I love the Worst-Case Scenario Survival Handbooks, a series of books with information on living through a variety of awful experiences. Some of the scenarios and instructions for survival are funny, but many are totally serious. Today I’ll tell you what I think of each of the books in this collection.https://en.wikipedia.org/wiki/Worst-Case_Scenario_series), it all started in 1999.
The Worst-Case Scenario Survival Handbook by Joshua Piven and David Borgenicht is a book published in 1999 by Chronicle Books. It has sold over 10 million copies worldwide and spawned a series of related books, games, and a television show called Worst Case Scenarios.
The Worst-Case Scenario Survival Handbook will tell you how to survive interactions with sharks, bears, mountain lions, and alligators, as well as how to jump from a moving car and how to jump from a moving motorcycle into a moving car. Aren’t these skills everyone needs?
This book isn’t as fun as others in the series. Learning how to survive a confrontation with a person shooting at you is not as lighthearted as how to avoid getting cornered under the mistletoe by someone you don’t want to kiss or how to cope if you are on a date and realize that you have forgotten your wallet. However, learning where to cower during an earthquake or how to survive getting stranded is good information to have.his book is full of lots of step-by-step instructions to get people out of all sorts of sex-related mishaps.
Topics include (but are not limited to) how to spot fakes (breasts, toupees), how to fake an orgasm (not recommended–by me or the book), what to do if you can’t remember the name of the person you wake up next to, how to ditch your date, what to do if don’t have enough money to pay the bill, and how to successfully have an affair.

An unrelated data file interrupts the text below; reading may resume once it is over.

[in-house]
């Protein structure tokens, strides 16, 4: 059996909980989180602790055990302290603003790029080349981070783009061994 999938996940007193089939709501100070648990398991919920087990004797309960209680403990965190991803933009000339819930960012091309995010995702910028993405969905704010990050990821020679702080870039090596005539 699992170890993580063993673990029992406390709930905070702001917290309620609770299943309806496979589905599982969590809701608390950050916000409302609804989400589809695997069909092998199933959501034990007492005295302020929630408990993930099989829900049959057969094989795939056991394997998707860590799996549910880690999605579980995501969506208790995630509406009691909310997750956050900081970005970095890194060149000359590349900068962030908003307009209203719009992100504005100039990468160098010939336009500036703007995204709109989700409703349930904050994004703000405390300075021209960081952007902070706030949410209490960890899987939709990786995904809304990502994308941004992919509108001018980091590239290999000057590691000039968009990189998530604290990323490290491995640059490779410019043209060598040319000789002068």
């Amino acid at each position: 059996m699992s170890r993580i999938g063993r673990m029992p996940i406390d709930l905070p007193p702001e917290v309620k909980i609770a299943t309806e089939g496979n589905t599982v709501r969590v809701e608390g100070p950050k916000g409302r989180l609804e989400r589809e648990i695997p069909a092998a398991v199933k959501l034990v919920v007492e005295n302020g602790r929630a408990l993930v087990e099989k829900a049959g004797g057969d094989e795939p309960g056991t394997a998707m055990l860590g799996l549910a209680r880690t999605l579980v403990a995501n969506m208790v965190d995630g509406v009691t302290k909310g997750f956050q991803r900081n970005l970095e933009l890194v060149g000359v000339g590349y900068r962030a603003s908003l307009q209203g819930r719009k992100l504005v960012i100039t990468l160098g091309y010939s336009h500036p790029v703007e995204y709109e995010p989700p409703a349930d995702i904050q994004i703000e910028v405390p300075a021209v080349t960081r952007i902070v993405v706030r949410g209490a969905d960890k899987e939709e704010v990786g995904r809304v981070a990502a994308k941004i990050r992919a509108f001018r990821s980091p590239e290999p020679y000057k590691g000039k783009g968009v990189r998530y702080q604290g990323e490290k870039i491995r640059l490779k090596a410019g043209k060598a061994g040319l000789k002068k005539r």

Highly recommended, if only for a laugh.
James Grace teamed up with Joshua Piven for 2002’s The Worst-Case Survival Handbook: Golf.
.Reading the book did not help improve my golf game because I don’t have a golf game. I don’t play golf. I’ve never played golf. I never hope to play golf. However, since I’d read almost all of the other Worst-case Scenario Survival Handbooks, I jumped at the chance to read this one too.
In true Worst-case Scenario Survival Handbook style, this book is both funny and informative. Funny: advice on how to “How to Thwart a Cheat.” Informative: “How to Play Out of a Water Trap.” Funny and Informative: “How to Survive Being Hit in the Goolies.” (Yes, “goolies” are just what you think they are.) Also funny: “How to Disarm an Irate Golfer,” “How to Control Your Golf Rage,” and “How to Cure a Golf Addiction.” The line-drawing illustrations are wonderfully humorous too.
I gave the book away pretty soon after I finished it, but it was worth the hour or so I spent reading it.
In 2002, the world received a gift in Piven and Borgenicht’s The Worst-Case Survival Handbook: Holidays. This book is hilarious. It gives all sorts of simple step by step instructions for surviving whatever catastrophe may befall your holiday season.
In addition to Joshua Piven and David Borgenicht, co-authors for The Worst-Case Survival Handbook: Parenting include Sarah Jordan and Brenda Brown. This book was first published in 2003, and is the funniest Worst-Case Scenario Survival Handbook I’ve read. I almost passed it up because I don’t have and will never have children, but I’m really glad I read it anyway.
I busted out laughing when I saw the section titled “How to Recapitate a Doll.” Recapitate, now that’s a great word. I don’t know if it’s standard English, but I will be using it from now on. Recapitate! Brilliant!
Another fantastic section is “How to Discipline an Imaginary Friend.” Funny, funny, funny! I like the idea of telling a kid that if s/he is going to play with an imaginary friend, “they both need to be on good behavior and are both responsible for any broken vases, stolen cookies, or messes.” Also fantastic is the idea of creating “activities to keep the imaginary friend out of trouble,” such as sending him/her to “(imaginary) music lessons,” “(imaginary) summer camp,” or “(imaginary) boarding school.” I laughed so hard when I read all of that.